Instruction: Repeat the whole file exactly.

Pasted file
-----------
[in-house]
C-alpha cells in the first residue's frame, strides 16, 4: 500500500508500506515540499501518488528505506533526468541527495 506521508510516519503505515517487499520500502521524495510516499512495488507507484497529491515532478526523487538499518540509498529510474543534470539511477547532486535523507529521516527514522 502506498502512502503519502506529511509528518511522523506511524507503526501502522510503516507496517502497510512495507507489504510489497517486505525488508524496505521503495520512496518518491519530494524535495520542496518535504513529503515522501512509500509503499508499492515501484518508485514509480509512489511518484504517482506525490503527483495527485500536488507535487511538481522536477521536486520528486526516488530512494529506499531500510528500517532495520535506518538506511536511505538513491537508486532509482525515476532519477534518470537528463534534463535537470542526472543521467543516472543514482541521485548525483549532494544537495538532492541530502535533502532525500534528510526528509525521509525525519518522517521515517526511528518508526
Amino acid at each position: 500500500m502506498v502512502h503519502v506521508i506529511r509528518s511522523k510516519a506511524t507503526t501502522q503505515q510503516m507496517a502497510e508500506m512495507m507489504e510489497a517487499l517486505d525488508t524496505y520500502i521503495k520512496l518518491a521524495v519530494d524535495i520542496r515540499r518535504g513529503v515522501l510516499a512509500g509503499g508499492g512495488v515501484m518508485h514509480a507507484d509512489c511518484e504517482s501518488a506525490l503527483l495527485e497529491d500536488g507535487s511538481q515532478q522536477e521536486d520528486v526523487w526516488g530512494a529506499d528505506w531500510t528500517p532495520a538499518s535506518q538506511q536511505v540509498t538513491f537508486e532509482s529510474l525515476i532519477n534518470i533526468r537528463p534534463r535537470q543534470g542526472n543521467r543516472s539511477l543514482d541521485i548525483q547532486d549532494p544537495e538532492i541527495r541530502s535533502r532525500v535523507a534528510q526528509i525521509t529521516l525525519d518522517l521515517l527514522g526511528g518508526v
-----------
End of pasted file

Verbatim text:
[in-house]
C-alpha cells in the first residue's frame, strides 16, 4: 500500500508500506515540499501518488528505506533526468541527495 506521508510516519503505515517487499520500502521524495510516499512495488507507484497529491515532478526523487538499518540509498529510474543534470539511477547532486535523507529521516527514522 502506498502512502503519502506529511509528518511522523506511524507503526501502522510503516507496517502497510512495507507489504510489497517486505525488508524496505521503495520512496518518491519530494524535495520542496518535504513529503515522501512509500509503499508499492515501484518508485514509480509512489511518484504517482506525490503527483495527485500536488507535487511538481522536477521536486520528486526516488530512494529506499531500510528500517532495520535506518538506511536511505538513491537508486532509482525515476532519477534518470537528463534534463535537470542526472543521467543516472543514482541521485548525483549532494544537495538532492541530502535533502532525500534528510526528509525521509525525519518522517521515517526511528518508526
Amino acid at each position: 500500500m502506498v502512502h503519502v506521508i506529511r509528518s511522523k510516519a506511524t507503526t501502522q503505515q510503516m507496517a502497510e508500506m512495507m507489504e510489497a517487499l517486505d525488508t524496505y520500502i521503495k520512496l518518491a521524495v519530494d524535495i520542496r515540499r518535504g513529503v515522501l510516499a512509500g509503499g508499492g512495488v515501484m518508485h514509480a507507484d509512489c511518484e504517482s501518488a506525490l503527483l495527485e497529491d500536488g507535487s511538481q515532478q522536477e521536486d520528486v526523487w526516488g530512494a529506499d528505506w531500510t528500517p532495520a538499518s535506518q538506511q536511505v540509498t538513491f537508486e532509482s529510474l525515476i532519477n534518470i533526468r537528463p534534463r535537470q543534470g542526472n543521467r543516472s539511477l543514482d541521485i548525483q547532486d549532494p544537495e538532492i541527495r541530502s535533502r532525500v535523507a534528510q526528509i525521509t529521516l525525519d518522517l521515517l527514522g526511528g518508526v